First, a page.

HMS Agamemnon was a 64-gun third-rate ship of the line of the Royal Navy. She saw service in the American Revolutionary, French Revolutionary and Napoleonic Wars, and fought in many of the major naval battles of those conflicts. She is remembered as being Nelson's favourite ship, and was named after the mythical ancient Greek king Agamemnon, being the first ship of the Royal Navy to bear the name. The future Lord Nelson served as Agamemnon's captain from January 1793 for 3 years and 3 months, during which time she saw considerable service in the Mediterranean. After Nelson's departure, she was involved in the infamous 1797 mutinies at Spithead and the Nore, and in 1801 was present at the first Battle of Copenhagen, but ran aground before being able to enter the action.
The Agamemnon kit contains CNC cut walnut and ply components. The extensive fittings include four sheets of brass etched detailing, brass turned cannons, a set of four plank on frame ships boats, black and natural hemp for rigging and cast decorative fittings. The kit is supplied with full size plans, comprehensive instruction manual and drawings. The kit has been designed to depict the period when Nelson served on her.
Scale 1:64, Length: 1300mm.
Skill Level 4
Despite Nelson's fondness for the ship, Agememnon was frequently in need of repair and refitting, and would likely have been hulked or scrapped in 1802 had war with France not recommenced. She fought at the Battle of Trafalgar on 21 October 1805, as part of Nelson's weather column, where she forced the surrender of the Spanish four-decker Santi�ssima Trinidad, later serving in South American waters off Brazil.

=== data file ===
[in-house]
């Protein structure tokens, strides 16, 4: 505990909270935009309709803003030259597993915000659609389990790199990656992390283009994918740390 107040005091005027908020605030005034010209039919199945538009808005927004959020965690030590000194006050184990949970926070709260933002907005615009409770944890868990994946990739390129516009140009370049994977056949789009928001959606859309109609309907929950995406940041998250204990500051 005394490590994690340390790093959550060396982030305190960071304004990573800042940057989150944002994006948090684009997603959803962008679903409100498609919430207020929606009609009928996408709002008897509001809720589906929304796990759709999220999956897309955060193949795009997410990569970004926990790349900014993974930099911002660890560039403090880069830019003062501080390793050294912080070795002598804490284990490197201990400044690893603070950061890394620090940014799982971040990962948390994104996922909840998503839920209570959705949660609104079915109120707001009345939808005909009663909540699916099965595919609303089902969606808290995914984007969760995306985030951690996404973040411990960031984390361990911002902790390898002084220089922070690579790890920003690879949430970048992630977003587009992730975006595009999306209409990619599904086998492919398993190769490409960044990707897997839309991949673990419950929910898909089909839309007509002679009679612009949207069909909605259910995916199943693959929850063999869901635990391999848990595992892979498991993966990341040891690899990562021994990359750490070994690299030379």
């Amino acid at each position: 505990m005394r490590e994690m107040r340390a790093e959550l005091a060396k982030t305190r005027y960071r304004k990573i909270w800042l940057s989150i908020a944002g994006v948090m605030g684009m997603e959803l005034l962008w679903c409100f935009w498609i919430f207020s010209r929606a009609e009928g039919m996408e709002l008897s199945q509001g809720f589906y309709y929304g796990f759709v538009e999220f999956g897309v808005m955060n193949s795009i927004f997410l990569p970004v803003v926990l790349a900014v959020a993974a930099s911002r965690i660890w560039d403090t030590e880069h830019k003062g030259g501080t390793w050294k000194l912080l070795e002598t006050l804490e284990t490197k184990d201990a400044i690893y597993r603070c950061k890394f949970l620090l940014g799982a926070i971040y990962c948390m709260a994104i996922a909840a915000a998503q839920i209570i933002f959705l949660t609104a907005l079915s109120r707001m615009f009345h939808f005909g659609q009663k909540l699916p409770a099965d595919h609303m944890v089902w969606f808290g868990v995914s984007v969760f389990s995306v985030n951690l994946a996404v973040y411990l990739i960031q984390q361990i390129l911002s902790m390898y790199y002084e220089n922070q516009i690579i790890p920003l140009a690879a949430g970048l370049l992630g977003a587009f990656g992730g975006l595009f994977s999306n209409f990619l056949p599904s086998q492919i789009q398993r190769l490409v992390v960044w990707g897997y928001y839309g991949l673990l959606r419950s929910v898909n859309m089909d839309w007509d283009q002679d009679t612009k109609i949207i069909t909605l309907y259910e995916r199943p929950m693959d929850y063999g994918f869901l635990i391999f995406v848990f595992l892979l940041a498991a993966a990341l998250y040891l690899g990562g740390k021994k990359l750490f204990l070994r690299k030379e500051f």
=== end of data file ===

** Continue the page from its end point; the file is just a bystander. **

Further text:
Her oft worn-out and poor condition contributed to her being wrecked when in June 1809 she grounded on an uncharted shoal in the mouth of the River Plate, whilst seeking shelter with the rest of her squadron from a storm. All hands and most of the ship's stores were saved, but the condition of the ship's timbers made it impossible to free the ship; her captain was cleared of responsibility for the ship's loss thanks to documents detailing her defects. Recently, the wreck of Agamemnon has been located, and several artefacts have been recovered, including one of her cannons.